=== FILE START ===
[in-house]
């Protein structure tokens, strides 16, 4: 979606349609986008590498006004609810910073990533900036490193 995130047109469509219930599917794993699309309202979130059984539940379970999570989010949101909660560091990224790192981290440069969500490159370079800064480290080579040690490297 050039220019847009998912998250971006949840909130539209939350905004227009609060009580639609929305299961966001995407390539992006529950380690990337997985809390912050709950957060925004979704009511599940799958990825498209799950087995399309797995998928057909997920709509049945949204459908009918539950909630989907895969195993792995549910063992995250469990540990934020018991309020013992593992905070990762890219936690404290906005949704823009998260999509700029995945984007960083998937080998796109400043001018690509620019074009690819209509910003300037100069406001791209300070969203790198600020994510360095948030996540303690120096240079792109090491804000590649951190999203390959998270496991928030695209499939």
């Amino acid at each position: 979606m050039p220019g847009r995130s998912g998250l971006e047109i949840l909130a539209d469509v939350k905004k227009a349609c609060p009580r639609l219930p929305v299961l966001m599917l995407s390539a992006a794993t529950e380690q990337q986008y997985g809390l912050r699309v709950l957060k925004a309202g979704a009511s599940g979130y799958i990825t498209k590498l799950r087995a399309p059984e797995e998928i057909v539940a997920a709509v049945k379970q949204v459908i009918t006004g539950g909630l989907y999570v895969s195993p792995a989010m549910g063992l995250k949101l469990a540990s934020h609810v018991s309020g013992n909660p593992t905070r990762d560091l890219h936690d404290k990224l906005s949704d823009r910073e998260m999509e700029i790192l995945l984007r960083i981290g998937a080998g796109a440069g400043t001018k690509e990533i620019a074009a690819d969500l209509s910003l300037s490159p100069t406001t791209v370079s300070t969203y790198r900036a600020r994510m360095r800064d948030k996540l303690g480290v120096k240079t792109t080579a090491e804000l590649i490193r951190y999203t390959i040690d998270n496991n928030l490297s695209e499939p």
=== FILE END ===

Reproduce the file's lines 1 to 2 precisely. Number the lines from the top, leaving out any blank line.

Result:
[in-house]
């Protein structure tokens, strides 16, 4: 979606349609986008590498006004609810910073990533900036490193 995130047109469509219930599917794993699309309202979130059984539940379970999570989010949101909660560091990224790192981290440069969500490159370079800064480290080579040690490297 050039220019847009998912998250971006949840909130539209939350905004227009609060009580639609929305299961966001995407390539992006529950380690990337997985809390912050709950957060925004979704009511599940799958990825498209799950087995399309797995998928057909997920709509049945949204459908009918539950909630989907895969195993792995549910063992995250469990540990934020018991309020013992593992905070990762890219936690404290906005949704823009998260999509700029995945984007960083998937080998796109400043001018690509620019074009690819209509910003300037100069406001791209300070969203790198600020994510360095948030996540303690120096240079792109090491804000590649951190999203390959998270496991928030695209499939």